Explore the future of embedded hypervisors with BlackBerry QNX and Intel.

Today’s multicore System-on-chip (SoC) processors are delivering enough compute power and capabilities to consolidate multiple discrete systems. Hypervisor technology has emerged as the critical foundational component for securely partitioning, separating, and isolating safety critical elements of the system from non-safety critical environments.

Attendees will learn:

  • How to optimize embedded hypervisor-based designs on Intel and ARM hardware.
  • The importance of real-time behavior, boot time, failure recovery, and inter-guest communication.
  • The benefits of virtualization using the Intel Atom EXXXX and its high-performance GVT-g graphics sharing model.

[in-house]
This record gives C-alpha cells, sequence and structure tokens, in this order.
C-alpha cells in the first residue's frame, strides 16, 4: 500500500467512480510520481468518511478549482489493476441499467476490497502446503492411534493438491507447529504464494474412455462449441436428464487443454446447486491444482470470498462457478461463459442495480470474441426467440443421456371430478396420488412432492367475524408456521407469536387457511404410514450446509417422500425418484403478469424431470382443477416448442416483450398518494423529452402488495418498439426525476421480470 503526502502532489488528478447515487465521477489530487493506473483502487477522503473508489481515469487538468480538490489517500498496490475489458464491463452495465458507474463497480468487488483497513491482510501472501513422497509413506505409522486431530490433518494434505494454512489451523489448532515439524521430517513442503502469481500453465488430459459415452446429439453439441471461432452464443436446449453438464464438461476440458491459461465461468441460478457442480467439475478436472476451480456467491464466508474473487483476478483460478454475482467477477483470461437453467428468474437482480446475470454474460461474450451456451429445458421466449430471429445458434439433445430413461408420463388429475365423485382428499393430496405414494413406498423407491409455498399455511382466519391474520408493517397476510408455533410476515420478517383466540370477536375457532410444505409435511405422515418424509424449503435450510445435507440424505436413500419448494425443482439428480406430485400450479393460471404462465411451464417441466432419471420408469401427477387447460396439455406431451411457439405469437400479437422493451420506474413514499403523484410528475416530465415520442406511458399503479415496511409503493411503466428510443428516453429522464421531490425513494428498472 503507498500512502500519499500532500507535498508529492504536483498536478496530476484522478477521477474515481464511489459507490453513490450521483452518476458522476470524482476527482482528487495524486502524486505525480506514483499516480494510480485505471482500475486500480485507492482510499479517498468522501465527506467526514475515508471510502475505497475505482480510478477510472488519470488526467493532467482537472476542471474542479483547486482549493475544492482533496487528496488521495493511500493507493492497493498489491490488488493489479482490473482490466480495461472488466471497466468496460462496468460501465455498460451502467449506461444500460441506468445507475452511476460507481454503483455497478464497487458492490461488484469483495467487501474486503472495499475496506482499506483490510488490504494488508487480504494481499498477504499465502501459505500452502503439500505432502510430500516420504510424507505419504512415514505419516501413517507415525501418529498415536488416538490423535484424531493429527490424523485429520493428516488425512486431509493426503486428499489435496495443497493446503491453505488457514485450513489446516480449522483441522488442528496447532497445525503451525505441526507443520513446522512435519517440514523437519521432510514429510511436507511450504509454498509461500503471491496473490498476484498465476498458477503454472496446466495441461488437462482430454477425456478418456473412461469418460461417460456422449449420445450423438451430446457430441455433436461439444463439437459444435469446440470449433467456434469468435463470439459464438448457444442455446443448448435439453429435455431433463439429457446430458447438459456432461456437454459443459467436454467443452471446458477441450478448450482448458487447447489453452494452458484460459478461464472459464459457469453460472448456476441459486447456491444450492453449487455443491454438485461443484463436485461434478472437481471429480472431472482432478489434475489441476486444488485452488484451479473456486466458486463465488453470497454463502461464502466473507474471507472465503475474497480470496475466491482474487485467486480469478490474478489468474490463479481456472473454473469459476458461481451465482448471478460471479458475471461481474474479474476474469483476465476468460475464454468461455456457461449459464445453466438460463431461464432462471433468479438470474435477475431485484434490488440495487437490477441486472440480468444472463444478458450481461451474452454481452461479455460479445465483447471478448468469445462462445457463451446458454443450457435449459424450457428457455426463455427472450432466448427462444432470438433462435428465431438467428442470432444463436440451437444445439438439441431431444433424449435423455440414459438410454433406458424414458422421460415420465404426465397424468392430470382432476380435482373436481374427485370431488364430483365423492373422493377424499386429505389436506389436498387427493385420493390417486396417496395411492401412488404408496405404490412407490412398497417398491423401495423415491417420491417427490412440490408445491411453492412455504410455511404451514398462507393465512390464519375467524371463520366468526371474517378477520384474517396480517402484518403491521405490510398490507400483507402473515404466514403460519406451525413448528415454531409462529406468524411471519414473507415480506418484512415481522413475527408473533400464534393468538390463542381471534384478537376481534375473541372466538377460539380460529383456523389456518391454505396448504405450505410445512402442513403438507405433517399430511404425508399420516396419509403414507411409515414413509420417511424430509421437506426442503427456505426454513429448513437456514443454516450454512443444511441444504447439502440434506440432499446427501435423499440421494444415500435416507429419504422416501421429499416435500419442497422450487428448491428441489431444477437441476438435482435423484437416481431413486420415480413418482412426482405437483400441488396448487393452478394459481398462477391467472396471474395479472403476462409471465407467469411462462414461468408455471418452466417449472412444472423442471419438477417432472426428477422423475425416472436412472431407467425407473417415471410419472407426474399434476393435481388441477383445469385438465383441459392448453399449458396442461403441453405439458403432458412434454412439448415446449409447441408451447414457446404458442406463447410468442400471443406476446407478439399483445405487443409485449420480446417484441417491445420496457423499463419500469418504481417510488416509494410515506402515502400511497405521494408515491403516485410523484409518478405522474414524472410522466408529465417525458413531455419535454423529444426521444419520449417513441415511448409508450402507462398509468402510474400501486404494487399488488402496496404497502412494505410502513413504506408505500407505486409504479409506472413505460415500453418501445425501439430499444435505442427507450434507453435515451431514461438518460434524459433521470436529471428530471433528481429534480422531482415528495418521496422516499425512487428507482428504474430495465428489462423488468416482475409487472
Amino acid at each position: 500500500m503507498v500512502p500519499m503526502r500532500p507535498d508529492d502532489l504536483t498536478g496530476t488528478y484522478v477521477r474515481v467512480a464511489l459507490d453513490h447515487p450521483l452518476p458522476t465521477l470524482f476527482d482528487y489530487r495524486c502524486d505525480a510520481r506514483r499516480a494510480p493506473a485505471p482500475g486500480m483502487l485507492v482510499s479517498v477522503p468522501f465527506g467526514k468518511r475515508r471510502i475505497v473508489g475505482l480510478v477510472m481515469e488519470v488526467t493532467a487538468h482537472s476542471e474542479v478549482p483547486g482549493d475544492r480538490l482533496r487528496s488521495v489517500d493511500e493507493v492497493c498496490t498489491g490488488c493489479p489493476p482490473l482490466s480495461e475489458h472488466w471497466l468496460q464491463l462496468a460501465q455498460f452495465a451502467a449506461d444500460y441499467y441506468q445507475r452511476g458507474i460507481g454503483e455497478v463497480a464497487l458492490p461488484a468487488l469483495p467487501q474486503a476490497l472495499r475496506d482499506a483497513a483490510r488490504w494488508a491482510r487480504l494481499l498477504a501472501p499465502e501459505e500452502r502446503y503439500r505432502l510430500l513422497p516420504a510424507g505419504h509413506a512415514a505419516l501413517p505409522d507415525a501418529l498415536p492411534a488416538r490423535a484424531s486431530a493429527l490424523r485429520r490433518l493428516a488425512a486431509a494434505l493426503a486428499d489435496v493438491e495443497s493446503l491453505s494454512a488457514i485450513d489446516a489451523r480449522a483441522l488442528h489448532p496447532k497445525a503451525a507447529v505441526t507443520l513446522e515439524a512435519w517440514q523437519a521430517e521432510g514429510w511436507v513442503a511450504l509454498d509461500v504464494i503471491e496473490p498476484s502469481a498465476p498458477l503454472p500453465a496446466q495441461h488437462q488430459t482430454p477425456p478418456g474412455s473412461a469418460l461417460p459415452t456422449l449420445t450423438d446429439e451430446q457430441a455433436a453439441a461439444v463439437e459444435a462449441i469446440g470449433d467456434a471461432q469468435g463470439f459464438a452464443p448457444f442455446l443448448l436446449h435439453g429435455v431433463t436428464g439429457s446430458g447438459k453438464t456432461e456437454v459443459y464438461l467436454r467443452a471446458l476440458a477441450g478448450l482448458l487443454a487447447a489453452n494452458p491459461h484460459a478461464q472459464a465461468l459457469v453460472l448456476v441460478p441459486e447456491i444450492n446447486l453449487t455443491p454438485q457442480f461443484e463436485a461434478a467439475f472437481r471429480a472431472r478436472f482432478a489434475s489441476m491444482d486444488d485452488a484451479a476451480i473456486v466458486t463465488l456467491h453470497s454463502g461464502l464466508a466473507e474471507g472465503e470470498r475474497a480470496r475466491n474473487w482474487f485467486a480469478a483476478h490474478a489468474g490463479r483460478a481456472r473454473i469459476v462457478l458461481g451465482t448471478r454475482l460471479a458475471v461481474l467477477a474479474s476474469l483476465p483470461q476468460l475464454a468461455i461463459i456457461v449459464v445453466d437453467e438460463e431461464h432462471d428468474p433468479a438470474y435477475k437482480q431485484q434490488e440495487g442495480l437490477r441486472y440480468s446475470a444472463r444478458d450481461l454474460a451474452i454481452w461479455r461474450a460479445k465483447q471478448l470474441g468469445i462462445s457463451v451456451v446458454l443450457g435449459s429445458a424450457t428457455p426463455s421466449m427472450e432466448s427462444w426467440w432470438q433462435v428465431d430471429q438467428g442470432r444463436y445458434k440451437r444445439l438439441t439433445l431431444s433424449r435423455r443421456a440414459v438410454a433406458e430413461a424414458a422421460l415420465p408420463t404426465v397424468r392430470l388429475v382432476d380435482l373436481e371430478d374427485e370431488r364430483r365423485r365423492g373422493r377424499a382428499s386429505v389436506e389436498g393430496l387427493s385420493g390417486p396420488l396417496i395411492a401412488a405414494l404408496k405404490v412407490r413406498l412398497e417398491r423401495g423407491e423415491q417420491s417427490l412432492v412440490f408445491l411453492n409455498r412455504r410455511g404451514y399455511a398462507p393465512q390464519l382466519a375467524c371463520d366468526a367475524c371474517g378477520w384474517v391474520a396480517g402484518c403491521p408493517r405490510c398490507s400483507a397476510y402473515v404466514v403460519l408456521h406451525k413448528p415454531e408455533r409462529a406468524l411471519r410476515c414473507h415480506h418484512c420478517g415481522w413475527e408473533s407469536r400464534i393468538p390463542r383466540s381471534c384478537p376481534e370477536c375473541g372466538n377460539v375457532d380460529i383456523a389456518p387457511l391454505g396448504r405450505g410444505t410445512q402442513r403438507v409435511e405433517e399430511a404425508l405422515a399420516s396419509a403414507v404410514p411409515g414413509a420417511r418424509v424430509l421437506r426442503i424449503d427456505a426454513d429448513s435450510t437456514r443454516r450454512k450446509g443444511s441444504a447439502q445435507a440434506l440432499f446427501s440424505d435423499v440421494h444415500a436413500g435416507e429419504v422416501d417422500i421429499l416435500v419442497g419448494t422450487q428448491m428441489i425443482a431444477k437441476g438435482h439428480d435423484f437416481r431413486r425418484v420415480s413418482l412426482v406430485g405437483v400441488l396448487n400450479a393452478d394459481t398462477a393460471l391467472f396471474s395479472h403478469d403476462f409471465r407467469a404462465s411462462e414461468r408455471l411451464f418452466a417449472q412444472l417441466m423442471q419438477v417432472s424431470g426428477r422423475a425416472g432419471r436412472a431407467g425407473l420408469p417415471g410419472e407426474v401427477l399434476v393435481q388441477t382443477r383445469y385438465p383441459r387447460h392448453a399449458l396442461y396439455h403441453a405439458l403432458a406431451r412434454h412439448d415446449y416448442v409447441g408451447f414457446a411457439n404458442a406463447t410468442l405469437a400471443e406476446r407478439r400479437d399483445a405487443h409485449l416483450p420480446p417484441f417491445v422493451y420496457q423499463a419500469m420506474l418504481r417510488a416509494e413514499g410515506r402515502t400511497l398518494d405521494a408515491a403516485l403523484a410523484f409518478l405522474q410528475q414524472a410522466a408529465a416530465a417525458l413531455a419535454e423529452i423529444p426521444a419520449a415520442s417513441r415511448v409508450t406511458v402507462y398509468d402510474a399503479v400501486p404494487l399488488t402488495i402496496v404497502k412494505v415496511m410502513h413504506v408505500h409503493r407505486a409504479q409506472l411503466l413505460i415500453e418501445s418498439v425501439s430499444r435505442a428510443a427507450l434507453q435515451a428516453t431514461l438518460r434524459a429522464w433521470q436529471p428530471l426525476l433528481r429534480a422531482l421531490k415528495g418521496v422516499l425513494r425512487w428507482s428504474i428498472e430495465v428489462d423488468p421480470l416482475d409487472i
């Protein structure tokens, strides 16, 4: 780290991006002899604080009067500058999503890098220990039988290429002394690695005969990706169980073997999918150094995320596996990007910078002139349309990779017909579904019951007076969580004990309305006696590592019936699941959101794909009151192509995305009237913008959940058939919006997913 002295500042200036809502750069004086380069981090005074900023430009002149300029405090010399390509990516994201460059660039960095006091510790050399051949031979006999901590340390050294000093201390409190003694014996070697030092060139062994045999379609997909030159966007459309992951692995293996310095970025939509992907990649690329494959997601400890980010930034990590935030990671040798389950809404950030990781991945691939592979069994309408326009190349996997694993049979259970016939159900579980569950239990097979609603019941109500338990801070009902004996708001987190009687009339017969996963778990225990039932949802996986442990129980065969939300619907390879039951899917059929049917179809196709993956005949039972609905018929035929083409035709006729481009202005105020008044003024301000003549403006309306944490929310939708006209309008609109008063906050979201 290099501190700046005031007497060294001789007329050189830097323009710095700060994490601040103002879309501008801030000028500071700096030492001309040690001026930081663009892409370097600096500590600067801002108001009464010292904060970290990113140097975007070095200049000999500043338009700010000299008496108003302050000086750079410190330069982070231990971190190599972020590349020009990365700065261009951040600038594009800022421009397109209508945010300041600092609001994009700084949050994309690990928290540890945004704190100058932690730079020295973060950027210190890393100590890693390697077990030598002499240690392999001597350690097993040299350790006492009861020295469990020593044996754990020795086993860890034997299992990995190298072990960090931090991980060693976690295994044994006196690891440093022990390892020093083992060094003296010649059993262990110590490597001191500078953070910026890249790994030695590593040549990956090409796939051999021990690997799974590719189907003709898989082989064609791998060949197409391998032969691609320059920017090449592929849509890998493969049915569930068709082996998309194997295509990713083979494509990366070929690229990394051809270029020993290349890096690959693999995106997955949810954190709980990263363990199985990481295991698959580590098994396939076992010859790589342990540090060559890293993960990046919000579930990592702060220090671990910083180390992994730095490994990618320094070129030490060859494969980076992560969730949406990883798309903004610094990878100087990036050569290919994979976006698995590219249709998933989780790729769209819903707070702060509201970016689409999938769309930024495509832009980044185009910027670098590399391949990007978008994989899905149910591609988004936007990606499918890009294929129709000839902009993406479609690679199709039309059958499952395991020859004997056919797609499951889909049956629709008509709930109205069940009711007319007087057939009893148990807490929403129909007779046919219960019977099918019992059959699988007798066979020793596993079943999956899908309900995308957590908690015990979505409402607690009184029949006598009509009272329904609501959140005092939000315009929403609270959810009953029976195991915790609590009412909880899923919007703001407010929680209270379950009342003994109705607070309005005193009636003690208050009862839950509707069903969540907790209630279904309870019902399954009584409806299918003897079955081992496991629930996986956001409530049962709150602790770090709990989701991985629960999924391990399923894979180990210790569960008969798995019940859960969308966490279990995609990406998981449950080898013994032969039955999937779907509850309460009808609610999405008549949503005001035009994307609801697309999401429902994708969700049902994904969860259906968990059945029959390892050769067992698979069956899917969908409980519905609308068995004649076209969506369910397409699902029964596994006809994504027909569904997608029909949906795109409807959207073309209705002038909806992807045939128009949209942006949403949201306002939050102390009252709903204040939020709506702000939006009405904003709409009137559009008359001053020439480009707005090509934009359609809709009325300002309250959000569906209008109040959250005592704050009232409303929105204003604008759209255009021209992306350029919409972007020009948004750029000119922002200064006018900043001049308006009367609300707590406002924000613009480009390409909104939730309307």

• How to combine a digital instrument cluster and an infotainment system into a unified digital cockpit.


Randy Martin, Product Manager, Blackberry

Manages QNX’s virtualization software led by the QNX embedded real-time Hypervisor. Part of the QNX acoustic team; helping to define and deliver soundscape solutions for the automobile. Randy has held many roles including software development, technical field support and product management. Randy Martin holds an associate degree in Electrical Engineering, Ryerson University, Canada.

David Cowperthwaite, Graphics Virtualization Architect, Intel

David Cowperthwaite is Graphics Virtualization Architect in the Transportation Systems Division within Intel’s Internet of Thing Group. David has been researching and developing technologies that maximize the value of Intel’s graphics for workloads on virtualized platforms for 10 years. Recently, this work has become available to customers through the XenGT & KVMGT projects on 01.org and shipped in Citrix products such as XenClient Enterprise & XenServer.